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It is based on a variant of the Semitic alphabet given by Theseus Ambrosius (1469–1540) in his Introductio in chaldaicam linguam (1539, pp. 202f.) Ambrosius here simply gives variant glyphs of the Hebrew alphabet, labelled Aleph, Beth, Gimel, Daleth, He, Vau, Zain, Hhet, Teth, Iod, Caph, Lamed, Mem, Nun, Samech, Ain, Phe, Zadai, Coph, Res, Sin, Thau. The alphabet is different from the other variants of the Semitic abjad given by Ambrosius in that he mentions that these letters are said to have been invented by Gamaliel and transmitted in the a book called Liber ignis associated[clarification needed] with the angel Raphiel.
Edmund Fry included it in his Pantographia (pp. 28-29), stating:
"Theseus Ambrosius asserts that this character was brought from Heaven by the Angel Raphael by who it was communicated to Adam who used it in composing Psalms after his expulsion from the terrestrial paradise. Some authors pretend that Moses and the prophets used this letter and that they were forbidden to divulge it to mortal man."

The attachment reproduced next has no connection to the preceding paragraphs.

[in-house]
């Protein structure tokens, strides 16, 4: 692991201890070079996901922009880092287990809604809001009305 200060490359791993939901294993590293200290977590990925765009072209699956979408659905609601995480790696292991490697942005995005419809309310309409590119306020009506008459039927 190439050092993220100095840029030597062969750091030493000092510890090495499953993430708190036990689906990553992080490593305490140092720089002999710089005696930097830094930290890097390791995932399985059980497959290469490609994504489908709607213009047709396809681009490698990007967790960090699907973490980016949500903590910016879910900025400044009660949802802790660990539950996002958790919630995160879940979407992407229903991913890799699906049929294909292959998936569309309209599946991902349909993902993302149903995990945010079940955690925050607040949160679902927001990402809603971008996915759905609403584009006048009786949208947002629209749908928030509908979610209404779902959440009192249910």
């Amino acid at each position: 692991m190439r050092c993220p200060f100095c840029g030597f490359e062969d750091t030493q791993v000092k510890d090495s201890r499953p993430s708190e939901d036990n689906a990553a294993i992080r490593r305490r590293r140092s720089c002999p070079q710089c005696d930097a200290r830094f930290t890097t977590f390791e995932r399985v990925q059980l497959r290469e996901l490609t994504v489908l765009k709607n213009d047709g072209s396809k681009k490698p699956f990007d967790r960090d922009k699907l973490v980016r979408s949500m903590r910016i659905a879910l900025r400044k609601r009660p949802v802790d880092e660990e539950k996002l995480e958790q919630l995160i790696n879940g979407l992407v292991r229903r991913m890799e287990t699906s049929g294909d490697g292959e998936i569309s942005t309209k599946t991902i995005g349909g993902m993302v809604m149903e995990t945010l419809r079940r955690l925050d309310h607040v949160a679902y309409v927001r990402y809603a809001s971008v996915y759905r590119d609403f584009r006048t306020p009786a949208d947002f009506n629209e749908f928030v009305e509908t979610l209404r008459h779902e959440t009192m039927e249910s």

S.L. MacGregor Mathers included it in his 1888 edition of the Key of Solomon (plate XV) under the name "Alphabet of the Magi."
This article needs additional citations for verification. (June 2017) (Learn how and when to remove this template message)
- Theseus Ambrosius, Introductio in chaldaicam linguam, 1539
- Claude Duret, Thresor de l'histoire des langues de cest univers, 1613
- Edmund Fry, Pantographia, 1799
- R. Turner, Paracelsus, Of the Supreme Mysteries of Nature (1656)